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    Thanks for this information. What you're saying makes sense and is actually good news. I'm striving to be the best in my field anyway, so it only stands to reason that by providing the best service I can boost my earnings up to a respectable amount pretty quickly, instead of being stuck in a lower earning bracket because I haven't put in the time yet. I'm going to hold on to what you said so I can put it to use when I start bidding on some jobs.
     
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  6. Kreylar

    Kreylar Newbie

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    Thanks for this information Gophering. This was exactly the type of information I was hoping to get out of this post. The Github account is a great idea, and I had been considering putting one together but never quite got around to it. I'll have to make sure I have plenty of good samples in there before I apply to my first coding job.

    I completely understand what you mean by needing to build up a reputation on a site like Odesk or Elance. I work on writing and editing projects through Elance at the moment, and finding work was extremely difficult initially before I had a good reputation built up. Do you think that all of my positive feedback with my writing/editing jobs, would make it easier for me to snag the coding jobs off there too?

    Do you think I am limiting myself too much with a background in just Python? I know the language is pretty powerful, and the wide variety of libraries available would allow me to complete many different types of projects. My only real concern is that some clients are going to be stuck on the programming language that they want a job completed in, even if it really doesn't make a difference in the end, and that I may not be able to talk them into accepting a Python program as well.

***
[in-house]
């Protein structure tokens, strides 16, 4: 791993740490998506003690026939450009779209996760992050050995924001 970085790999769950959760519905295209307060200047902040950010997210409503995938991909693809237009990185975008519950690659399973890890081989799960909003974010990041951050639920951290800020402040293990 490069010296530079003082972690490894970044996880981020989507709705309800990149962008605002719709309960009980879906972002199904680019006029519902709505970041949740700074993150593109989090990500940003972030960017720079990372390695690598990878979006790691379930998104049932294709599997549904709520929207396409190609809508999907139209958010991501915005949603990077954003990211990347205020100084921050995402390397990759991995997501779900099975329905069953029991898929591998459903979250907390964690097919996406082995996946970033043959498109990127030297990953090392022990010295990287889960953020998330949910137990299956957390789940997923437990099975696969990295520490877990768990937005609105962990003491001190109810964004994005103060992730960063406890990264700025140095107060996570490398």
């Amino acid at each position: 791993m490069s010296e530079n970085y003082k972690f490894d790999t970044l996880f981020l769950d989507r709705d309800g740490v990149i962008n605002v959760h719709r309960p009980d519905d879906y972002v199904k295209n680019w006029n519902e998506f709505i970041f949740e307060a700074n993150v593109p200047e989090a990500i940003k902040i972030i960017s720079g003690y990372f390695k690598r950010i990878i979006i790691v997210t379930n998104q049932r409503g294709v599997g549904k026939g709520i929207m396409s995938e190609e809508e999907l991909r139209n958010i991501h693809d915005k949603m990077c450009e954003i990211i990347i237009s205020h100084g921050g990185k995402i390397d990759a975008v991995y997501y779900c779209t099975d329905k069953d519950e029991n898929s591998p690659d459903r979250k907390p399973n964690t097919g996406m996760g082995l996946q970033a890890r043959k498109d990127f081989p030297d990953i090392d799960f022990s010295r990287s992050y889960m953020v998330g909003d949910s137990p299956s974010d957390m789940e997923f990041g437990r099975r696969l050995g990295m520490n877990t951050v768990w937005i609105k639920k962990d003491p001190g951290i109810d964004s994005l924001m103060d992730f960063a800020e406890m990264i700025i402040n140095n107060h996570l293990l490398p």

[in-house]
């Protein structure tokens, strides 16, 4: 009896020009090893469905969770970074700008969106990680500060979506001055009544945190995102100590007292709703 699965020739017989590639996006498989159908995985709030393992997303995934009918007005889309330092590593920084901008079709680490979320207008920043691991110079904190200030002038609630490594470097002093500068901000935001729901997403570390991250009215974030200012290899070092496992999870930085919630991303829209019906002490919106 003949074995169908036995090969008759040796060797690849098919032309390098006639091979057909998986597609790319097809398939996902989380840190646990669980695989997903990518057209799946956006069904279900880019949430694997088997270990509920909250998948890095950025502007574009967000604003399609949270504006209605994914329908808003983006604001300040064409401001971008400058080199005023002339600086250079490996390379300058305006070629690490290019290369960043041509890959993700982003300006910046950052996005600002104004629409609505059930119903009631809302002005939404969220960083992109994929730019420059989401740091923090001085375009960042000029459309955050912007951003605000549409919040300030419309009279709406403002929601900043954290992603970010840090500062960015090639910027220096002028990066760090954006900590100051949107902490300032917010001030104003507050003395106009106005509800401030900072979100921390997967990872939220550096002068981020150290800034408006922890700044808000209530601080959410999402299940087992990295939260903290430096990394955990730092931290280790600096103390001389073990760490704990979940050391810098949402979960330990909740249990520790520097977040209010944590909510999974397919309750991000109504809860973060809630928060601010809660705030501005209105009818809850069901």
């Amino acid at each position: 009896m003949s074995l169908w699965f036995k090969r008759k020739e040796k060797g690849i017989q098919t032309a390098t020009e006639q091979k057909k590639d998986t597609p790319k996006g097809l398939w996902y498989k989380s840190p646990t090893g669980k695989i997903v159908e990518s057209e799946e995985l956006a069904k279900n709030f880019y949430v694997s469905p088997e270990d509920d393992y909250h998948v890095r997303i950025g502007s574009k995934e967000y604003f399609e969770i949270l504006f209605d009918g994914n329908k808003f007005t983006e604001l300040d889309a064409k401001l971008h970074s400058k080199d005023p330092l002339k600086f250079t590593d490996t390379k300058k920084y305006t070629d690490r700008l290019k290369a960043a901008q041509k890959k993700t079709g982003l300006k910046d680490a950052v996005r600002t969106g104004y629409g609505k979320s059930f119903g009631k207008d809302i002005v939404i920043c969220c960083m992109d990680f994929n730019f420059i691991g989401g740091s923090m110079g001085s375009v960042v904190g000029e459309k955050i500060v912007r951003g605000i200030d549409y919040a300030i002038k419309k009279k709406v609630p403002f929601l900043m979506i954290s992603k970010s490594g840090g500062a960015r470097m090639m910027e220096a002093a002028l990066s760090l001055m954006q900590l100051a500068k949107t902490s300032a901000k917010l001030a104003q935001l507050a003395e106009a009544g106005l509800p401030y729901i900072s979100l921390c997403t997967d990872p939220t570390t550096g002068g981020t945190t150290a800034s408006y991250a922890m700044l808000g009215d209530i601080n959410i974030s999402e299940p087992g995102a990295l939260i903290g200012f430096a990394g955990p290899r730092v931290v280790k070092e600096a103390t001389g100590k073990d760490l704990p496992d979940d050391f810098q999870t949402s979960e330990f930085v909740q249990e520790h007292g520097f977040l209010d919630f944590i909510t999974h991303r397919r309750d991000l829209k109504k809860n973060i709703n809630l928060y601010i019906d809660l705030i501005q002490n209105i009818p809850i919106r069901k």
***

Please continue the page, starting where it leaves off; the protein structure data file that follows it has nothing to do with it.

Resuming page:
Have you had any luck talking clients into trying out a language that you are more comfortable with on a project, or are most of them pretty stubborn when it comes to the language?

    Also thank you for the price range that you typically receive. I usually earn around $20 an hour with my writing and editing, so anything above that would make me happy in the long run.

    Oh, one more quick question. I've worked on both Odesk and Elance, it's been my personal experience that Elance clients are willing to pay more money for quality, while many Odesk clients are simply after the cheapest results, but this is only for writing and editing projects. Have you noticed the same thing with programming on the two platforms, or do they run relatively the same?